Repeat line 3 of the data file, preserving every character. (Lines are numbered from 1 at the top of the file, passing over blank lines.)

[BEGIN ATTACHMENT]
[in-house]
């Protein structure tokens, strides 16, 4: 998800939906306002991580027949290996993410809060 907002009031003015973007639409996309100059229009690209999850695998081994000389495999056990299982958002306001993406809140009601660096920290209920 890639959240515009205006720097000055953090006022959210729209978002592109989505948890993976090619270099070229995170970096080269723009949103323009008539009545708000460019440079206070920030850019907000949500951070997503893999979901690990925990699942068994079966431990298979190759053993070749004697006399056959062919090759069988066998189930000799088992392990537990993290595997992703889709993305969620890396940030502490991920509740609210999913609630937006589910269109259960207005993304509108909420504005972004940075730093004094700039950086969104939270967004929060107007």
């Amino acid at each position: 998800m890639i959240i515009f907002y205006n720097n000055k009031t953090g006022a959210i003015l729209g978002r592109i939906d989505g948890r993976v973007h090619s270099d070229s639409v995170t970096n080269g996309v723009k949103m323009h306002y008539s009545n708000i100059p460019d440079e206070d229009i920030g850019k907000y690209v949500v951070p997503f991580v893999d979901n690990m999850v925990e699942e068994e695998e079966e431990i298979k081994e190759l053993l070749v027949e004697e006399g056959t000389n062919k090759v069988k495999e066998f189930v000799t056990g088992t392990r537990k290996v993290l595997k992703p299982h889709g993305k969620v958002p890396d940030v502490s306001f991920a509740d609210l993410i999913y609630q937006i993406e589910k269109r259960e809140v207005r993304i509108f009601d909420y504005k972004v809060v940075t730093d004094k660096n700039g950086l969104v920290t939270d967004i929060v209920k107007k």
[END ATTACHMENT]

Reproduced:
């Amino acid at each position: 998800m890639i959240i515009f907002y205006n720097n000055k009031t953090g006022a959210i003015l729209g978002r592109i939906d989505g948890r993976v973007h090619s270099d070229s639409v995170t970096n080269g996309v723009k949103m323009h306002y008539s009545n708000i100059p460019d440079e206070d229009i920030g850019k907000y690209v949500v951070p997503f991580v893999d979901n690990m999850v925990e699942e068994e695998e079966e431990i298979k081994e190759l053993l070749v027949e004697e006399g056959t000389n062919k090759v069988k495999e066998f189930v000799t056990g088992t392990r537990k290996v993290l595997k992703p299982h889709g993305k969620v958002p890396d940030v502490s306001f991920a509740d609210l993410i999913y609630q937006i993406e589910k269109r259960e809140v207005r993304i509108f009601d909420y504005k972004v809060v940075t730093d004094k660096n700039g950086l969104v920290t939270d967004i929060v209920k107007k």